Augmented Reality for Teaching Personal Finance Skills in the Community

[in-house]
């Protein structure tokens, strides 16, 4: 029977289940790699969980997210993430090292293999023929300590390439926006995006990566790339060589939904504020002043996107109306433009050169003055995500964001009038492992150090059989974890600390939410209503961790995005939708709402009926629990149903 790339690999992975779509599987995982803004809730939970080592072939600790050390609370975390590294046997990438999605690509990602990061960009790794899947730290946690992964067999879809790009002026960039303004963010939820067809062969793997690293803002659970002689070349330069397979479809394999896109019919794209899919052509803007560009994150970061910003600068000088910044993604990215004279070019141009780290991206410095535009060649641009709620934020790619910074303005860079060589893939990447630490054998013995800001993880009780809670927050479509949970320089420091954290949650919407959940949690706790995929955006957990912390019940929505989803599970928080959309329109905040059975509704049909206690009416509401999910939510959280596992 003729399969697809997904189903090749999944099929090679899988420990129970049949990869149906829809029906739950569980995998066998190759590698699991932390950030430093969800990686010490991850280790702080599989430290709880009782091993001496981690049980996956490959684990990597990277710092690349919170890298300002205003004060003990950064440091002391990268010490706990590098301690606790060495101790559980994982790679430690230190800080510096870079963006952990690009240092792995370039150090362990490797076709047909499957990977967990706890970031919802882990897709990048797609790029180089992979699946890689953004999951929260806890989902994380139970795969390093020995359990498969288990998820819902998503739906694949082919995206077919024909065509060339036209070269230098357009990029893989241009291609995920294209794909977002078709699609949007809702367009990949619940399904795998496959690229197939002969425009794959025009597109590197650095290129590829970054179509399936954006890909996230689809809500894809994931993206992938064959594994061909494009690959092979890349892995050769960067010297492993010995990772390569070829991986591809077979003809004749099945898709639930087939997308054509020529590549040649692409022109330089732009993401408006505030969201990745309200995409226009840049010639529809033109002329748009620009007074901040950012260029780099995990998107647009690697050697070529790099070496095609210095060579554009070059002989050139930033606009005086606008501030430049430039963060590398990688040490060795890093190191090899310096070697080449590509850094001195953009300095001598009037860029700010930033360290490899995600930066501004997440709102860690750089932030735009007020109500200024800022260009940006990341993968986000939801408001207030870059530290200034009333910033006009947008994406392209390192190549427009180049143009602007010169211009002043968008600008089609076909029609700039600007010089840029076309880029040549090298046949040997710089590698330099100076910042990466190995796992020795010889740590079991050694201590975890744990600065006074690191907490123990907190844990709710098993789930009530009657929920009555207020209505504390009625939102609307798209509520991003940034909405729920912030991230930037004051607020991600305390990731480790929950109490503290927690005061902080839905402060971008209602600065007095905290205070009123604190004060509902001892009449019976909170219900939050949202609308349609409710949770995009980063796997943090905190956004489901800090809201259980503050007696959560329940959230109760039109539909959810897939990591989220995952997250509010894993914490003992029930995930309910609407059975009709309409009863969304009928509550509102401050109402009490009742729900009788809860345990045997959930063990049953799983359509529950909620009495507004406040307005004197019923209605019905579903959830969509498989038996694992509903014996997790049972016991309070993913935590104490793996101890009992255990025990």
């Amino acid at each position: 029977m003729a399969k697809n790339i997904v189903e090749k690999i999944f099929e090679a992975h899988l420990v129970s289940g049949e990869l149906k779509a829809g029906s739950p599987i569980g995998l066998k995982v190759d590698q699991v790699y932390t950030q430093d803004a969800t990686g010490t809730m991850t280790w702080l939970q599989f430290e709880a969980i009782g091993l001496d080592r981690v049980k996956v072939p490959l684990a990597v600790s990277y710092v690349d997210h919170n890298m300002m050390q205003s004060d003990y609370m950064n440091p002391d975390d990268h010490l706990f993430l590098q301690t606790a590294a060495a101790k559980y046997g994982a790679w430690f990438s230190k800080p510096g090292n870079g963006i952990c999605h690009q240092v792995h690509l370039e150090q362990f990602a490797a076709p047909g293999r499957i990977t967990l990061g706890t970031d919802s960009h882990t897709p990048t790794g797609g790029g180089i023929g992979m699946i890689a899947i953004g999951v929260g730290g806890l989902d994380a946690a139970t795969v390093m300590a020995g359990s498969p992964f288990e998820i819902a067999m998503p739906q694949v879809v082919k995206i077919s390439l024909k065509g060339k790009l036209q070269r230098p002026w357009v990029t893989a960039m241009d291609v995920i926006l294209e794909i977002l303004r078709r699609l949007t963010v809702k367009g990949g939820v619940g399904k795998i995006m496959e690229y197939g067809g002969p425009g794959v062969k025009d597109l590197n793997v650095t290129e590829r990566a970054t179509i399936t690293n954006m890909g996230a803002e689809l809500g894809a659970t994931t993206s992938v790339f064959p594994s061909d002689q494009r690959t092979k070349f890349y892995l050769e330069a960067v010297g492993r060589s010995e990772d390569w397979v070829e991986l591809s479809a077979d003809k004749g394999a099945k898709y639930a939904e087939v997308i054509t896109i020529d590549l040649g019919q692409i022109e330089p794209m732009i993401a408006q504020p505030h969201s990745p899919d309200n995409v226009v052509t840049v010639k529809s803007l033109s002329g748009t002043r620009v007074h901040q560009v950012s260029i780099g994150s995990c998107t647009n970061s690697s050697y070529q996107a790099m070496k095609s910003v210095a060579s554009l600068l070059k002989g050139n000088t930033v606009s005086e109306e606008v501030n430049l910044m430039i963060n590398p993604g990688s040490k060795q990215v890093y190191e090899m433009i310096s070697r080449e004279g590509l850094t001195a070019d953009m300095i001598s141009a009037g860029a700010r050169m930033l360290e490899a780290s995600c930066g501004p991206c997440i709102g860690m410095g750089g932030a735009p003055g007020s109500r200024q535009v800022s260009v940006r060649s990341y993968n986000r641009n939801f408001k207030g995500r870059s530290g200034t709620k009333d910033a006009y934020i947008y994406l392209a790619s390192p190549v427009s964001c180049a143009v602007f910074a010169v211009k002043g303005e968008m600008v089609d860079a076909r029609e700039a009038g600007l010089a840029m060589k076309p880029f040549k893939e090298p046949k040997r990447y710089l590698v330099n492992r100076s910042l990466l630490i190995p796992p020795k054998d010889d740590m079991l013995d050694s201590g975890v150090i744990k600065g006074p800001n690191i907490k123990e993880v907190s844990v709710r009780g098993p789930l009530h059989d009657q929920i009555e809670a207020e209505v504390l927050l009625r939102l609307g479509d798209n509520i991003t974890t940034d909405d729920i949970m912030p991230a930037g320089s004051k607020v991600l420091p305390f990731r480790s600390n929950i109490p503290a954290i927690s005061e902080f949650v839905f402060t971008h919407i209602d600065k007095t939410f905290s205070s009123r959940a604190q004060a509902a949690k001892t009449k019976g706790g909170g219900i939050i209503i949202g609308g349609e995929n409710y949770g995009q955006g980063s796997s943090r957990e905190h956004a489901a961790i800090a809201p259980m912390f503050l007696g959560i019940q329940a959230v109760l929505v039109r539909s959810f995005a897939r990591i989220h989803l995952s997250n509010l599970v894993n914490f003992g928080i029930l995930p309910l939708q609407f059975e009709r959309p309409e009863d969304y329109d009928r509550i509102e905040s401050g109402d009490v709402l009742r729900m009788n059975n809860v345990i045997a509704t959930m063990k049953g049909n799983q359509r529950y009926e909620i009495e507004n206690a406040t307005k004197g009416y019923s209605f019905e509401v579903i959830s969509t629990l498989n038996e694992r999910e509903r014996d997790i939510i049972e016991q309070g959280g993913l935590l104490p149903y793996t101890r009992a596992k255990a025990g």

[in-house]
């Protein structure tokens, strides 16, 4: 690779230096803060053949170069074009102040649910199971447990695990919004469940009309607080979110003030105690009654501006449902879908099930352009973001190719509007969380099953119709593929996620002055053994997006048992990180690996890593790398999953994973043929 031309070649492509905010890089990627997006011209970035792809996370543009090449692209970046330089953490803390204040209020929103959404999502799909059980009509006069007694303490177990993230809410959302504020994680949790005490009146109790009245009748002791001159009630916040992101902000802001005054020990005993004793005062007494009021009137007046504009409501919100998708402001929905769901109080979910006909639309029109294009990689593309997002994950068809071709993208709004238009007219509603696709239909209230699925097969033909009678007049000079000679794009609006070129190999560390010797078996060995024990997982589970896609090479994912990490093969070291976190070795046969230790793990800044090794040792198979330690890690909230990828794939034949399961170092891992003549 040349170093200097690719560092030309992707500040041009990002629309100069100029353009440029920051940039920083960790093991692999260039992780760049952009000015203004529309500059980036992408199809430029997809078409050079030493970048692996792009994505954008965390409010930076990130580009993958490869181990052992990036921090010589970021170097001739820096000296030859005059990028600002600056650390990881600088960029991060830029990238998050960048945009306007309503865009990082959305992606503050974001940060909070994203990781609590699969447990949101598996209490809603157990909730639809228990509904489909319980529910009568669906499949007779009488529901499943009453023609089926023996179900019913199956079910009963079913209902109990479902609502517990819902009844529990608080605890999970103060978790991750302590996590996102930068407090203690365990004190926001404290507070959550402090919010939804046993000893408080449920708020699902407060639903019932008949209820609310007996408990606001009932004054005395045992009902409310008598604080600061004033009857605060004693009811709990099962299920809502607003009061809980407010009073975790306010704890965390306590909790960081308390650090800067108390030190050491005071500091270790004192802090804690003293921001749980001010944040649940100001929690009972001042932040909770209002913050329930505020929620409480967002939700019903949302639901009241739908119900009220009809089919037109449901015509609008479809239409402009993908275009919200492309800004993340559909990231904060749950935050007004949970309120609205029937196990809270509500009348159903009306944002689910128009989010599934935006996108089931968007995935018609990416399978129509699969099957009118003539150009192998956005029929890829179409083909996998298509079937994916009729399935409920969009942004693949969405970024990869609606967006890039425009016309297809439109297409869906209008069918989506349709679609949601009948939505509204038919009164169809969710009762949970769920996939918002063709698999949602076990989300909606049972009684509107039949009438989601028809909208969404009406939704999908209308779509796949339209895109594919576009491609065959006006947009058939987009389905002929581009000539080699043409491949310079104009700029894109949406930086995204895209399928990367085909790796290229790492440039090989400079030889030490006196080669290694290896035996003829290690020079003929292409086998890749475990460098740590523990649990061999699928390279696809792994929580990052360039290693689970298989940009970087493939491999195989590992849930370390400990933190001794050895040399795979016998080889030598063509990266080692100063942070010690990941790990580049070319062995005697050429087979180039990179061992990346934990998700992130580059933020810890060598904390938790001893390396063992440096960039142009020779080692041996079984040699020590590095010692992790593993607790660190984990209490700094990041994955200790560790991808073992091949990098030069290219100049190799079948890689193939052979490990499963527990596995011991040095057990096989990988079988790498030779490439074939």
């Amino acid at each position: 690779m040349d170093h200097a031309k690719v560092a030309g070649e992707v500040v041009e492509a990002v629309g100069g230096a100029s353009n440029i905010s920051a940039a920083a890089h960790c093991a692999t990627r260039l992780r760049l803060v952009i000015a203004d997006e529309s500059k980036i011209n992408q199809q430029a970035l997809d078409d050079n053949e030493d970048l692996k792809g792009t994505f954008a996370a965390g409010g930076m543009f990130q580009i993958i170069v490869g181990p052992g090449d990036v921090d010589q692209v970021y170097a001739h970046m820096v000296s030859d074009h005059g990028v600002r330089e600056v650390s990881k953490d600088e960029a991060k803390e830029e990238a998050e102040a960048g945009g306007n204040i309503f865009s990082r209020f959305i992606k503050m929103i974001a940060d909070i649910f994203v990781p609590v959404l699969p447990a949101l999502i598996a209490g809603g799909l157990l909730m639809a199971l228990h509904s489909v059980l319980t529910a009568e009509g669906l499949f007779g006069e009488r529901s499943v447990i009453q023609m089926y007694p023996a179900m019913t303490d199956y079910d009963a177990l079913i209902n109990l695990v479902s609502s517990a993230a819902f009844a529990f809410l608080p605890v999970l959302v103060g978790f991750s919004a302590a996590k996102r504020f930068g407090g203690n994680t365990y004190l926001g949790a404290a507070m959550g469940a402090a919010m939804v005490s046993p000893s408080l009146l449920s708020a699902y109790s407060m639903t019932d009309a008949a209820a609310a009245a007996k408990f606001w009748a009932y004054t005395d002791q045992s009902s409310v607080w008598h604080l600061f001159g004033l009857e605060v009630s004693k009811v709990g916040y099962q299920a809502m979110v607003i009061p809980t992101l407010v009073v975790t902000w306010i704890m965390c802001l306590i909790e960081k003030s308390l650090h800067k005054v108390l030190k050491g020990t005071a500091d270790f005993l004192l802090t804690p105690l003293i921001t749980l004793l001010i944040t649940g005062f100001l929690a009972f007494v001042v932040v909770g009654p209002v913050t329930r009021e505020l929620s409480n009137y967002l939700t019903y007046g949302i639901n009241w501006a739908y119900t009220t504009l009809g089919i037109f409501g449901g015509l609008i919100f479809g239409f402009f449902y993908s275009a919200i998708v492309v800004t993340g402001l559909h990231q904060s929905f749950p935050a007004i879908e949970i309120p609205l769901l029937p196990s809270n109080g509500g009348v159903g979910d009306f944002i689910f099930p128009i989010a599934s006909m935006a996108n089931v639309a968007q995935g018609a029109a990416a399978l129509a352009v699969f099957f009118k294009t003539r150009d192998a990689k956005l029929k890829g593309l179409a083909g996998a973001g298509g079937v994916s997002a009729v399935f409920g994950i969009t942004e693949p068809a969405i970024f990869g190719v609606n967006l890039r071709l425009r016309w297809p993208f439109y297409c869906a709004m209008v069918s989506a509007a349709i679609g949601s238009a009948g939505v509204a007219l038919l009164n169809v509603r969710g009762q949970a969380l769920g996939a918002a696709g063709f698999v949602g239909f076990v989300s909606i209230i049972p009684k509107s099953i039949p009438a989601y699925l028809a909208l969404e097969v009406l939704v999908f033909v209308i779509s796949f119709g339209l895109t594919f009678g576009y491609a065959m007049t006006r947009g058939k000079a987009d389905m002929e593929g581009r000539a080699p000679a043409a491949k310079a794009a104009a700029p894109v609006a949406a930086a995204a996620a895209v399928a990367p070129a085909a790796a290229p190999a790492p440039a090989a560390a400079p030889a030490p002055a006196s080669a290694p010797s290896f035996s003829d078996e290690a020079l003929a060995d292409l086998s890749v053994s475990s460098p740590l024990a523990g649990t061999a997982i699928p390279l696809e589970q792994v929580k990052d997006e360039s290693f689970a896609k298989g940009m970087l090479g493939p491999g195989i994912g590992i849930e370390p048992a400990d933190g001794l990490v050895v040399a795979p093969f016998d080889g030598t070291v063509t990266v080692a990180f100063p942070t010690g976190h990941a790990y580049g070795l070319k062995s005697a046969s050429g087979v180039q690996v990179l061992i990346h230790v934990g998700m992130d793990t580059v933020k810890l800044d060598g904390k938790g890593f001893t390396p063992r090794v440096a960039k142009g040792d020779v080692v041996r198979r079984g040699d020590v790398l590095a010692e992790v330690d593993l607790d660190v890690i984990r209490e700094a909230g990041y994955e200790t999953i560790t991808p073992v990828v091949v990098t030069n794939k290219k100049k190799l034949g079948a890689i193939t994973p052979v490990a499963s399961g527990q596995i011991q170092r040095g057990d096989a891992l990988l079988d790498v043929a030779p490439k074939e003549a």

The ability to manage one’s personal finances is an indicator for success and autonomy among adolescents preparing for adulthood. Accessing and spending money allows an individual to participate in preferred social and recreational activities within the community. For individuals with intellectual disabilities (ID), however, personal finance skills that afford opportunities for community participation are hindered by the limited adaptive skills associated with having ID and increased reliance on family and staff. These limiting factors can diminish an individual’s self-determination and overall quality of life. The United States Department of Health and Human Services and The World Health Organization both identify the need for technologies that can improve accessibility in communities for individuals with ID. Therefore, this study used a multiple-probe design to examine the effectiveness of a video-modeling intervention, delivered through an augmented reality application, for teaching youth with ID to perform personal finance skills in their community. Results of the study show the intervention was effective for teaching the participants to withdraw money from an ATM and to pay for items using a debit card. Additionally, three of the four participants found the intervention to be a socially acceptable method for accessing instruction while in the community.